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Research Report

29/07/2020 16:48

Recession risks weigh on APAC banking prospects - S&P

[ET Net News Agency, 29 July 2020] Recession risks threaten the prospects for
Asia-Pacific financial institutions as the effects of the COVID-19 pandemic continue to
weigh on bank credit quality in the region, according to "Asia-Pacific Financial
Institutions Monitor 3Q2020: Recession Risks Weigh On Banking Prospects," a report
published today by S&P Global Ratings.
The credit rating agency's rating outlook bias for financial institutions in the region
remains firmly negative. Negative outlooks (about 18% of ratings) significantly outnumber
positive outlooks (about 2% of ratings). Remaining ratings on positive outlook represent a
diminishing pool of credits influenced by idiosyncratic factors rather than systemic
"Our macroeconomic forecasts are the principal driver of our view of the outlook for
Asia-Pacific financial institution credit," said Ryoji Yoshizawa, a credit analyst at S&P.
"We expect the Asia-Pacific economy to contract 1.3% in 2020, and then rebound to 6.9%
growth in 2021. This contrasts sharply with our prior assumption, set before the outbreak,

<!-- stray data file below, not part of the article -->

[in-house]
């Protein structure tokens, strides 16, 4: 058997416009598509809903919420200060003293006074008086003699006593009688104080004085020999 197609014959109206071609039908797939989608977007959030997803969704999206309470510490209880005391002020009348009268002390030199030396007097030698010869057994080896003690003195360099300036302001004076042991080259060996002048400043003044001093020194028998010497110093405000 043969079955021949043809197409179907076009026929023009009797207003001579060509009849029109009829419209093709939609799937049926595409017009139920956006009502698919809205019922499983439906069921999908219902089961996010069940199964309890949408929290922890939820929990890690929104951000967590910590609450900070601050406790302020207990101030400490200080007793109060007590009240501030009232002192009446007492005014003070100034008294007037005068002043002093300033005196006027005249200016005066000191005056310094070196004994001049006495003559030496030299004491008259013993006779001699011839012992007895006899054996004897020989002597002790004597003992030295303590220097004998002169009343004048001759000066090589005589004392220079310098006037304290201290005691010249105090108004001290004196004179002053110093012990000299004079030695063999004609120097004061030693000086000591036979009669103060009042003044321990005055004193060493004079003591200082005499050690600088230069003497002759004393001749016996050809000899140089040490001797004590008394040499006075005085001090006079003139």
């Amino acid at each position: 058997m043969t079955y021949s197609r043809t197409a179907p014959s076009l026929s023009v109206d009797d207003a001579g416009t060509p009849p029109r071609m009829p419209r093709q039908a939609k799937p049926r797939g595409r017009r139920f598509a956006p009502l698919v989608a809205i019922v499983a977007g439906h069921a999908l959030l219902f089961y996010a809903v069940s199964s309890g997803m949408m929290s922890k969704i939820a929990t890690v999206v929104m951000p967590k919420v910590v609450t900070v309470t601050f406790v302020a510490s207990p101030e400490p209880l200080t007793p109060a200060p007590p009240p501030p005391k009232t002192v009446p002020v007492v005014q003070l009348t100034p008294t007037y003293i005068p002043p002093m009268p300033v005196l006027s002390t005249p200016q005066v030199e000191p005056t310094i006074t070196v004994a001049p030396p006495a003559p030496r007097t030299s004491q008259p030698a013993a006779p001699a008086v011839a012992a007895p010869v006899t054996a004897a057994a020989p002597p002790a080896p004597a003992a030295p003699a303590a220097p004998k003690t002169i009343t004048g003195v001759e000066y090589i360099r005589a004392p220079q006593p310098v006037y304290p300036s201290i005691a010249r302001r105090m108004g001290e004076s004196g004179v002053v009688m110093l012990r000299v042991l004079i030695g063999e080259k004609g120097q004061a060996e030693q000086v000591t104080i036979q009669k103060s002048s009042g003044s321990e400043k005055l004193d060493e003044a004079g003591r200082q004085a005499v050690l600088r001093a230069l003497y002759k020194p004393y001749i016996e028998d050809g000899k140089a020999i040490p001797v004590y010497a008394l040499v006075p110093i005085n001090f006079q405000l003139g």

of 4.7% growth in 2020, and 4.8% growth in 2021," he added.
While S&P expects GDP trends to revert to pre-COVID levels by the end of 2023, the
agency believes the outbreak will have permanently reduced the region's economy by 2%-3%.
S&P sees looming risk of a "balance sheet recession" weighing on Asia-Pacific's economic
growth That said, it expects the hit to the Asia-Pacific economy in 2020 to be less severe
than the eurozone (-7.8%) and the U.S. (-5.0%).
S&P currently expects that credit metrics may not recover to 2019 levels until 2023. In
addition, the low-interest rate environment does not bode well for bank profitability. For
India and Indonesia, the path to recovery from the pandemic may be more painful than for
some other Asia-Pacific banking jurisdictions. India is seeing a very sharp economic
contraction and had high nonperforming loans leading into COVID-19. Indonesian firms,
meanwhile, are burdened by a slow economy, weak commodity prices, and high foreign
exchange debt, which may spill over to the country's banks. (KL)

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